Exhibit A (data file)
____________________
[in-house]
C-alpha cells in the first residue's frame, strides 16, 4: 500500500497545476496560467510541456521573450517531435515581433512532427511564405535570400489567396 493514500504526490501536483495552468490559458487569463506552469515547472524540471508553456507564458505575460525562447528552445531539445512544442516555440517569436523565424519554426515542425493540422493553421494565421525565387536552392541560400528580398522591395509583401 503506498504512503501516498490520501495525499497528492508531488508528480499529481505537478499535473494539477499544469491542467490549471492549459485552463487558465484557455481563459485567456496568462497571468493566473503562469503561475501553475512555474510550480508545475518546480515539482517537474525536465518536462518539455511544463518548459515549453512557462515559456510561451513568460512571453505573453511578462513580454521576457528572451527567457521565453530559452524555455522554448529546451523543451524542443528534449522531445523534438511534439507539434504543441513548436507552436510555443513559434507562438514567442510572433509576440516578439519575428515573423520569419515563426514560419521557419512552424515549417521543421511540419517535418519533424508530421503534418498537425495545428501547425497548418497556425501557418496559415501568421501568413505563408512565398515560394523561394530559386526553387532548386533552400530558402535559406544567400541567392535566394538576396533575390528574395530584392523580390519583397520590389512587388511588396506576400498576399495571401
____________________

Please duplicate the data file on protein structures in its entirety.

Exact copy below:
[in-house]
C-alpha cells in the first residue's frame, strides 16, 4: 500500500497545476496560467510541456521573450517531435515581433512532427511564405535570400489567396 493514500504526490501536483495552468490559458487569463506552469515547472524540471508553456507564458505575460525562447528552445531539445512544442516555440517569436523565424519554426515542425493540422493553421494565421525565387536552392541560400528580398522591395509583401 503506498504512503501516498490520501495525499497528492508531488508528480499529481505537478499535473494539477499544469491542467490549471492549459485552463487558465484557455481563459485567456496568462497571468493566473503562469503561475501553475512555474510550480508545475518546480515539482517537474525536465518536462518539455511544463518548459515549453512557462515559456510561451513568460512571453505573453511578462513580454521576457528572451527567457521565453530559452524555455522554448529546451523543451524542443528534449522531445523534438511534439507539434504543441513548436507552436510555443513559434507562438514567442510572433509576440516578439519575428515573423520569419515563426514560419521557419512552424515549417521543421511540419517535418519533424508530421503534418498537425495545428501547425497548418497556425501557418496559415501568421501568413505563408512565398515560394523561394530559386526553387532548386533552400530558402535559406544567400541567392535566394538576396533575390528574395530584392523580390519583397520590389512587388511588396506576400498576399495571401